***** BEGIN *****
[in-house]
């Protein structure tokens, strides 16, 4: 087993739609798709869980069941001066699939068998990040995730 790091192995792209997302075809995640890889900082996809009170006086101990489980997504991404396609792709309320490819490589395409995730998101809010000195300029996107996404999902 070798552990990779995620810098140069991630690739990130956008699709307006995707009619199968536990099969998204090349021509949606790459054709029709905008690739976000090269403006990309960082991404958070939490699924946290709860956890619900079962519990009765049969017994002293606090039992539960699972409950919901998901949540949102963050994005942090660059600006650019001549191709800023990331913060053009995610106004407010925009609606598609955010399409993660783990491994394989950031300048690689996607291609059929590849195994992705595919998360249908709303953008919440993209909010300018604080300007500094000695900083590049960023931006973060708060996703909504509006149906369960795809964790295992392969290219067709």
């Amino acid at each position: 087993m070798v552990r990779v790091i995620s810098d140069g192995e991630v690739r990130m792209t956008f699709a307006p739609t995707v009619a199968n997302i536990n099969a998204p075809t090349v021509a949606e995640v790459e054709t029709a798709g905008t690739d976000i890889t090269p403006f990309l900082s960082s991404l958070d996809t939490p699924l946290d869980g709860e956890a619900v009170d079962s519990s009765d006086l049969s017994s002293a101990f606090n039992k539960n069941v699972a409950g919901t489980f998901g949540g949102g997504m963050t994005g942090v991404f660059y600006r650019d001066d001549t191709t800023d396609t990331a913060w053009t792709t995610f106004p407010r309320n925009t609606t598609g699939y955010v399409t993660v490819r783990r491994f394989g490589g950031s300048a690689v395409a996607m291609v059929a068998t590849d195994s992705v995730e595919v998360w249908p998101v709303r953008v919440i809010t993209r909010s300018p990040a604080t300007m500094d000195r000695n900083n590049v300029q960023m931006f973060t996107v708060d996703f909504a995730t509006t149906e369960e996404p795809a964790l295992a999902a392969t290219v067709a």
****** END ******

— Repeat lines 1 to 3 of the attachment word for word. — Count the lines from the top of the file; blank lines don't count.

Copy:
[in-house]
């Protein structure tokens, strides 16, 4: 087993739609798709869980069941001066699939068998990040995730 790091192995792209997302075809995640890889900082996809009170006086101990489980997504991404396609792709309320490819490589395409995730998101809010000195300029996107996404999902 070798552990990779995620810098140069991630690739990130956008699709307006995707009619199968536990099969998204090349021509949606790459054709029709905008690739976000090269403006990309960082991404958070939490699924946290709860956890619900079962519990009765049969017994002293606090039992539960699972409950919901998901949540949102963050994005942090660059600006650019001549191709800023990331913060053009995610106004407010925009609606598609955010399409993660783990491994394989950031300048690689996607291609059929590849195994992705595919998360249908709303953008919440993209909010300018604080300007500094000695900083590049960023931006973060708060996703909504509006149906369960795809964790295992392969290219067709």
């Amino acid at each position: 087993m070798v552990r990779v790091i995620s810098d140069g192995e991630v690739r990130m792209t956008f699709a307006p739609t995707v009619a199968n997302i536990n099969a998204p075809t090349v021509a949606e995640v790459e054709t029709a798709g905008t690739d976000i890889t090269p403006f990309l900082s960082s991404l958070d996809t939490p699924l946290d869980g709860e956890a619900v009170d079962s519990s009765d006086l049969s017994s002293a101990f606090n039992k539960n069941v699972a409950g919901t489980f998901g949540g949102g997504m963050t994005g942090v991404f660059y600006r650019d001066d001549t191709t800023d396609t990331a913060w053009t792709t995610f106004p407010r309320n925009t609606t598609g699939y955010v399409t993660v490819r783990r491994f394989g490589g950031s300048a690689v395409a996607m291609v059929a068998t590849d195994s992705v995730e595919v998360w249908p998101v709303r953008v919440i809010t993209r909010s300018p990040a604080t300007m500094d000195r000695n900083n590049v300029q960023m931006f973060t996107v708060d996703f909504a995730t509006t149906e369960e996404p795809a964790l295992a999902a392969t290219v067709a």